Based on his own experience as a member of a cat's staff, Lee made a good suggestion about the litter box problem and I will give it a shot. Hint: It involves a concrete mixing pan and it is NOT what you might think.
Sundance these days calls to mind the immortal words of Henry Wadsworth Longfellow:
Apparently when you are a famous poet, you can get away with anything.There was a little girl,Who had a little curl,Right in the middle of her forehead.When she was good,She was very good indeed,But when she was bad she was horrid.
On the other hand, now that Tom has taken to barricading Sundance in his room at night, I have been getting some sleep. She wakes him occasionally, but he is a sound sleeper and is not as easily disturbed as I am. And he falls asleep as soon as his head hits the pillow, which means when she does wake him, he falls right back into a deep slumber. There are days when he has to go back to bed for a couple of hours in the morning, though.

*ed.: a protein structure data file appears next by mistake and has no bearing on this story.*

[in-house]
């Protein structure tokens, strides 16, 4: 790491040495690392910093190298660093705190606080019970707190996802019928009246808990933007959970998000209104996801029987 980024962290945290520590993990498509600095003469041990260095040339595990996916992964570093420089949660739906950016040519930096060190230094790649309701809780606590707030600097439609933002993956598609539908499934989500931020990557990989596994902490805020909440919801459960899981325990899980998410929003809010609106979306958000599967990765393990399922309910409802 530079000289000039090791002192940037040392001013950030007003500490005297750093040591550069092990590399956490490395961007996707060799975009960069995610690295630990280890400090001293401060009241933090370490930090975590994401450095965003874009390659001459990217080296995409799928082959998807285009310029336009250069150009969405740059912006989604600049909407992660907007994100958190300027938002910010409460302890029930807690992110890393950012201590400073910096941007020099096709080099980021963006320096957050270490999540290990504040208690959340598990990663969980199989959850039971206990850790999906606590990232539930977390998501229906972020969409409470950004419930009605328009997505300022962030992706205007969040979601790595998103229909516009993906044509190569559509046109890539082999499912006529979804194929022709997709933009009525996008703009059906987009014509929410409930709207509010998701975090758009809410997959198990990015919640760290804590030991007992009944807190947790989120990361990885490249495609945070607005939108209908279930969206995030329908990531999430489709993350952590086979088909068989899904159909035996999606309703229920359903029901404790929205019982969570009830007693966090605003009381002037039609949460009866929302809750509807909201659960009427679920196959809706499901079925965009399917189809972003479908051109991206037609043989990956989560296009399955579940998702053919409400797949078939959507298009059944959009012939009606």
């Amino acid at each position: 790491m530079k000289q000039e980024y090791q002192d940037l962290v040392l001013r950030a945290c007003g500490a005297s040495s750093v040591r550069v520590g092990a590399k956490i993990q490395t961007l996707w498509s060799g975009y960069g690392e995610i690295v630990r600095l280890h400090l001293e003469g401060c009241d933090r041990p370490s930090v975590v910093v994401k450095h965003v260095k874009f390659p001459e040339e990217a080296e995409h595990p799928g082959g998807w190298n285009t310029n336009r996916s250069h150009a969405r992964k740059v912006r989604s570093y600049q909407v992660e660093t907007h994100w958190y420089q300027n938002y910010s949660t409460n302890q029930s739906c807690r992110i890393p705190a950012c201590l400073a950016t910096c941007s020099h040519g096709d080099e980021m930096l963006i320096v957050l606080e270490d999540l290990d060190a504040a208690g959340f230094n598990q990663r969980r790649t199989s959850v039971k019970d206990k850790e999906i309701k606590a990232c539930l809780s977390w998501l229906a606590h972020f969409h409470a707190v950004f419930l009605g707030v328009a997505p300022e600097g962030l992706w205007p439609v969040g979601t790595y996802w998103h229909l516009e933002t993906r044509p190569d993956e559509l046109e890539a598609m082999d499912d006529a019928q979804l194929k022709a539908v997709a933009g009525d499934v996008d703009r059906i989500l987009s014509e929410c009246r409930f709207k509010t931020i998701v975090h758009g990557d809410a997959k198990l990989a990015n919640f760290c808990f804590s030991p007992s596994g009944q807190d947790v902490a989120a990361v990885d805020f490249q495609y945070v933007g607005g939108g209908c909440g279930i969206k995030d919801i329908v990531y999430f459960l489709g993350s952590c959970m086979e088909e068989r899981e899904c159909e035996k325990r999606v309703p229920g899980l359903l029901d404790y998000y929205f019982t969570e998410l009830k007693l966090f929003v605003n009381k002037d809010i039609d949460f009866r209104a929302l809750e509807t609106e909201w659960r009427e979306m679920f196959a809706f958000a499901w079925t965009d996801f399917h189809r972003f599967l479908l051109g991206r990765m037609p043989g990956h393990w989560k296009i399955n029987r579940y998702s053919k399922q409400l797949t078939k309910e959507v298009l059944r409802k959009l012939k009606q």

In Tom's room/suite, Sundance and Cassidy -- who also spends the night there -- have access to a litter box, to water and to food. And to someone to get up and serve them if they can rouse him. Why Sundance didn't pester him all along is a mystery to me. Perhaps it is because he does not reinforce her bad behavior by telling her how annoying she is.
As soon as he lets her out in the morning, she heads for my room and gets me up. Even if she has just been fed, she still thinks there is no excuse for me to be asleep when she is awake.
See what I mean? Horrid!
Of course Sundance may subscribe to Mae West's variation on Longfellow's verse:
When I'm good, I'm very, very good,
But when I'm bad,